Matthew chapter 24 is quite clear on the subject of Jesus' Second Coming, when He is going to return to gather all those who have received Him as their Savior and take them with Him back to Heaven—an event commonly referred to as "the Rapture." The rest of the Bible is also clear on when this happens. That's why for nearly 1,800 years practically every Christian believed Jesus would come back after the period He refers to as "Great Tribulation"—three and a half years of intense persecution.
It's only in the last couple of hundred years that people like C.I. Scofield (1843-1921) came along with the false doctrine that Jesus would come before the Tribulation. "Don't worry, Jesus is going to come and take you out of this world before the trouble comes, so you won't have to suffer." Naturally that became a very popular doctrine.
From my experience, many Christians who say they believe in the pre-Tribulation Rapture just don't want to have to go through the Tribulation and aren't the least bit prepared for it, so they come up with their own interpretation of the Scriptures. But the Bible specifically says not to do that. "No prophecy of the Scripture is of any private interpretation" (2 Peter 1:20).
In Matthew 24, Jesus' disciples ask Him what will be the sign of His return, and Jesus answers with not one but a number of signs—wars, famines, pestilences, earthquakes, persecution of Christians, a proliferation of false prophets, lawlessness, a pervading lack of love, and the Gospel being preached in every nation. "Then," He says, "the end will come" (Matthew 24:4-14).
Beginning with the next verse, Jesus tells us what we can expect during the Great Tribulation—the last three and a half years leading up to His return, which is also the last half of the Antichrist's reign. Jesus also tells us what specific sign to watch for, so we'll know exactly when that period is beginning. "When you see the 'abomination of desolation,' spoken of by Daniel the prophet, standing in the holy place... then there will be great tribulation, such as has not been since the beginning of the world until this time, no, nor ever shall be" (Matthew 24:15,21). We find out in the book of Revelation that this "abomination of desolation" is an image of the Antichrist, or Beast (Revelation 13:14-15). Both Daniel and Revelation tell us that this image will be set up in the holy place at exactly the middle of the Antichrist's seven-year reign (Daniel 9:27; 12:11; Matthew 24:15-21; Revelation 13:5).
When does Jesus come back for His followers?—That's also plain as day: "Immediately after the tribulation of those days" Jesus returns (Matthew 24:29). Jesus doesn't say that when we see the abomination of desolation standing in the holy place He's about to rescue us out of this world, away from the Antichrist and the trouble to come. He warns us to head for the hills (Matthew 24:16). In other words, we will still be here.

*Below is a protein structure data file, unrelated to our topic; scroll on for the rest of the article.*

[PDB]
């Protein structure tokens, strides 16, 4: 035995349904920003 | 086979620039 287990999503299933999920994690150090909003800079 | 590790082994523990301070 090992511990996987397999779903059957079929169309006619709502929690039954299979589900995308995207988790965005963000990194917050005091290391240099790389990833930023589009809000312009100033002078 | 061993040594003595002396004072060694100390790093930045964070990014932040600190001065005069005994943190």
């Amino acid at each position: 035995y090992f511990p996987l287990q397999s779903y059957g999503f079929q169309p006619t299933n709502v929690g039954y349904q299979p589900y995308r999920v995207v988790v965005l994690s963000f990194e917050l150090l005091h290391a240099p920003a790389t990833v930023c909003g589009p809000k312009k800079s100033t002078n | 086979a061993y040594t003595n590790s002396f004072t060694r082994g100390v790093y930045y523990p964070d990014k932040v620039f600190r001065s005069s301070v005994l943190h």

And why did the Lord and the prophets go to so much trouble to tell us exactly how long the Great Tribulation would last—the exact time in terms of days, months, and years—if we didn't need to know these things, if we wouldn't be here, counting the days and the weeks? (Daniel 7:25; 12:11; Revelation 13:5). Jesus told us these specifics because He wants us to be able to take heart in knowing that the Tribulation isn't going to last forever, and that every passing day is bringing us closer to the glorious end.
During the Tribulation, things will get so bad that many people will think it's time for Jesus to come. But Jesus warns us not to expect Him sooner than has been foretold. He also warns us to not be deceived by either false christs who will try to deceive us into thinking that they are Christ, or by false prophets who will try to tell us that Christ's coming is imminent or that He's already here somewhere (Matthew 24:23-26). He tells us to not believe any of them, because when He comes, we will know it!
Some people who teach a pre-Tribulation Rapture go so far as to say that it's going to be a secret Rapture—that nobody is going to see Him except the saved. Nobody else is even going to know He came. All of a sudden a bunch of us are just going to disappear, and those who are left behind won't know what's happened to us.
If the Rapture is supposed to be a secret, why will the Lord make so much noise and put on such a show when He comes? His Word tells us that He's going to "come in the clouds with great power and glory." The sky will light up from one end to the other, and there will be such signs in the heavens that we couldn't possibly mistake the fact that Jesus is coming. In fact, it says that "every eye shall see Him." Everyone will also see the dead in Christ—all the saved people who have already died—rising to meet Him in the air as He comes. They'll hear Jesus, too, because He'll "descend from Heaven with a shout, with the voice of an archangel, and a great sound of the trump of God." And why are all of the unsaved going to mourn?—Because they're going to see and know what's happening (Matthew 24:27,30; "Acts 1:9-11; 1 Thessalonians 4:16; Revelation 1:7). It will be the greatest spectacle the world has ever seen.
That doesn't sound like a secret coming or secret Rapture!
And there it is again, plain as day: After the dead rise to meet the Lord, "then we who are alive and remain will be caught up together with them in the clouds to meet the Lord in the air" (1 Thessalonians 4:17). (Continued in the following article.)
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